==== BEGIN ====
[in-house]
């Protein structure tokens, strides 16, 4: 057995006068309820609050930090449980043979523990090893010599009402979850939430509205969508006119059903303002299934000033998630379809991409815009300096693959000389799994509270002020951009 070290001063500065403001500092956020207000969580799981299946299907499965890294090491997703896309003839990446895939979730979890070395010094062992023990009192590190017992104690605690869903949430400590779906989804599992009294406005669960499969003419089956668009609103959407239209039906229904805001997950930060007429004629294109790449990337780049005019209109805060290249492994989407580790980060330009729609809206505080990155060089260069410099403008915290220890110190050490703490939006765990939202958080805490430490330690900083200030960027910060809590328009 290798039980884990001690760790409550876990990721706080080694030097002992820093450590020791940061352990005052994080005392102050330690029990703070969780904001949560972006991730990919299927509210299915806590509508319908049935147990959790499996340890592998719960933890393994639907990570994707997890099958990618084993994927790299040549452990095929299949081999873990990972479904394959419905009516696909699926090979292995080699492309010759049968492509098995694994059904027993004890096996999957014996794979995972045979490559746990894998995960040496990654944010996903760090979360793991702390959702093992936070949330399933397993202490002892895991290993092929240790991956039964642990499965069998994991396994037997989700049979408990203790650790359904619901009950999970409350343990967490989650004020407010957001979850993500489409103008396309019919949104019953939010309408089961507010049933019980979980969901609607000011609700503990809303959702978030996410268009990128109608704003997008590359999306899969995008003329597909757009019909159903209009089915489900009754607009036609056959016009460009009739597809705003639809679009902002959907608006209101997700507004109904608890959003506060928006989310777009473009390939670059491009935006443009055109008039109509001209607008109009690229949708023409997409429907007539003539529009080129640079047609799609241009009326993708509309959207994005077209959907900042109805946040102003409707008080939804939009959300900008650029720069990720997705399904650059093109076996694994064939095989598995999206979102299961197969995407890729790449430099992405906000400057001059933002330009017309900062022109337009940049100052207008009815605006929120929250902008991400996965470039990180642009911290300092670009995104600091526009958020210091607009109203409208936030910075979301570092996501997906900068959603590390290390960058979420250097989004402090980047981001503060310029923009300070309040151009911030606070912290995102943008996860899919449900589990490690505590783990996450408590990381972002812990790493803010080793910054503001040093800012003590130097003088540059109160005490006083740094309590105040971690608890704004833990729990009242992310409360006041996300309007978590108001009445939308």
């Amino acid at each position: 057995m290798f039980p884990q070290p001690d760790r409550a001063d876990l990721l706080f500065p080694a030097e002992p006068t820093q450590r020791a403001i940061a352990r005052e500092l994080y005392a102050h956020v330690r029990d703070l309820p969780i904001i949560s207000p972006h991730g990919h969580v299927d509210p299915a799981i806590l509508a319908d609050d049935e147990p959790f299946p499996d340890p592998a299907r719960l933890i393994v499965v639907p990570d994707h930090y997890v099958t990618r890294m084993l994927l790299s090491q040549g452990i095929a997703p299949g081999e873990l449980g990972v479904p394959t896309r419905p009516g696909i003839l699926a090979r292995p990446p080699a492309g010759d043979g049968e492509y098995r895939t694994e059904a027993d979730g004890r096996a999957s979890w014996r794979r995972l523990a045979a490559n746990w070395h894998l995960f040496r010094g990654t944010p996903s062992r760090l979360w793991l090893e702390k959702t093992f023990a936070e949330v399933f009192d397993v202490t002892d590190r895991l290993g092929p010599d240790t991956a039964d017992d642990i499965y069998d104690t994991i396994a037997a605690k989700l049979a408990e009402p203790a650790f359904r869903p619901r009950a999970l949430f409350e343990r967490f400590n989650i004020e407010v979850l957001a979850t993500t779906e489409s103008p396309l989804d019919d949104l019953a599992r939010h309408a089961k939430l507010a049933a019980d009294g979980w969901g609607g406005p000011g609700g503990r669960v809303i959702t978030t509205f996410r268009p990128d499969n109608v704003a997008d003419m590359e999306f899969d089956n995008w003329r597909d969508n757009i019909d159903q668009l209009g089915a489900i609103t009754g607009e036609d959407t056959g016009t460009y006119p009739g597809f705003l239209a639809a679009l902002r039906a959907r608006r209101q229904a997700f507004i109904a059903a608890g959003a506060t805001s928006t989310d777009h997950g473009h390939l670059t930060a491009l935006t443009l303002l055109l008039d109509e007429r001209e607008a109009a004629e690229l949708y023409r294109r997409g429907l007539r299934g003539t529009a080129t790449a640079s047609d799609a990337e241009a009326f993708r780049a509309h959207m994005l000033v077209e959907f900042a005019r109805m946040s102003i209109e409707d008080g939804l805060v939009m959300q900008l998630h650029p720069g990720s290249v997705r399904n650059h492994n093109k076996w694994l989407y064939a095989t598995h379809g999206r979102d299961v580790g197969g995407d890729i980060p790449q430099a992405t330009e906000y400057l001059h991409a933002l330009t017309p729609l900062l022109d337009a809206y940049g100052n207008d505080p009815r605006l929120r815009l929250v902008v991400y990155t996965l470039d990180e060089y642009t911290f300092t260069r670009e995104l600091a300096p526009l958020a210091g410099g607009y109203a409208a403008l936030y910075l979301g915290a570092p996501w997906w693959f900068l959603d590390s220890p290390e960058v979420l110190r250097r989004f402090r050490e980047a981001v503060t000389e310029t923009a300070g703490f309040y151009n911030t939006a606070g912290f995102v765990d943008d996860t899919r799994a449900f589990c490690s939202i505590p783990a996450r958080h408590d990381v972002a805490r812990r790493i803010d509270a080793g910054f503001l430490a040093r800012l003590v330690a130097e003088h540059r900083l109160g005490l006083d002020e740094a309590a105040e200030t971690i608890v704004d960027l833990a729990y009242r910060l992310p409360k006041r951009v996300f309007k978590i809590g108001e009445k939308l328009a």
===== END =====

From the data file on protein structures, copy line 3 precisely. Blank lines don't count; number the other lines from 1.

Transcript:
């Amino acid at each position: 057995m290798f039980p884990q070290p001690d760790r409550a001063d876990l990721l706080f500065p080694a030097e002992p006068t820093q450590r020791a403001i940061a352990r005052e500092l994080y005392a102050h956020v330690r029990d703070l309820p969780i904001i949560s207000p972006h991730g990919h969580v299927d509210p299915a799981i806590l509508a319908d609050d049935e147990p959790f299946p499996d340890p592998a299907r719960l933890i393994v499965v639907p990570d994707h930090y997890v099958t990618r890294m084993l994927l790299s090491q040549g452990i095929a997703p299949g081999e873990l449980g990972v479904p394959t896309r419905p009516g696909i003839l699926a090979r292995p990446p080699a492309g010759d043979g049968e492509y098995r895939t694994e059904a027993d979730g004890r096996a999957s979890w014996r794979r995972l523990a045979a490559n746990w070395h894998l995960f040496r010094g990654t944010p996903s062992r760090l979360w793991l090893e702390k959702t093992f023990a936070e949330v399933f009192d397993v202490t002892d590190r895991l290993g092929p010599d240790t991956a039964d017992d642990i499965y069998d104690t994991i396994a037997a605690k989700l049979a408990e009402p203790a650790f359904r869903p619901r009950a999970l949430f409350e343990r967490f400590n989650i004020e407010v979850l957001a979850t993500t779906e489409s103008p396309l989804d019919d949104l019953a599992r939010h309408a089961k939430l507010a049933a019980d009294g979980w969901g609607g406005p000011g609700g503990r669960v809303i959702t978030t509205f996410r268009p990128d499969n109608v704003a997008d003419m590359e999306f899969d089956n995008w003329r597909d969508n757009i019909d159903q668009l209009g089915a489900i609103t009754g607009e036609d959407t056959g016009t460009y006119p009739g597809f705003l239209a639809a679009l902002r039906a959907r608006r209101q229904a997700f507004i109904a059903a608890g959003a506060t805001s928006t989310d777009h997950g473009h390939l670059t930060a491009l935006t443009l303002l055109l008039d109509e007429r001209e607008a109009a004629e690229l949708y023409r294109r997409g429907l007539r299934g003539t529009a080129t790449a640079s047609d799609a990337e241009a009326f993708r780049a509309h959207m994005l000033v077209e959907f900042a005019r109805m946040s102003i209109e409707d008080g939804l805060v939009m959300q900008l998630h650029p720069g990720s290249v997705r399904n650059h492994n093109k076996w694994l989407y064939a095989t598995h379809g999206r979102d299961v580790g197969g995407d890729i980060p790449q430099a992405t330009e906000y400057l001059h991409a933002l330009t017309p729609l900062l022109d337009a809206y940049g100052n207008d505080p009815r605006l929120r815009l929250v902008v991400y990155t996965l470039d990180e060089y642009t911290f300092t260069r670009e995104l600091a300096p526009l958020a210091g410099g607009y109203a409208a403008l936030y910075l979301g915290a570092p996501w997906w693959f900068l959603d590390s220890p290390e960058v979420l110190r250097r989004f402090r050490e980047a981001v503060t000389e310029t923009a300070g703490f309040y151009n911030t939006a606070g912290f995102v765990d943008d996860t899919r799994a449900f589990c490690s939202i505590p783990a996450r958080h408590d990381v972002a805490r812990r790493i803010d509270a080793g910054f503001l430490a040093r800012l003590v330690a130097e003088h540059r900083l109160g005490l006083d002020e740094a309590a105040e200030t971690i608890v704004d960027l833990a729990y009242r910060l992310p409360k006041r951009v996300f309007k978590i809590g108001e009445k939308l328009a």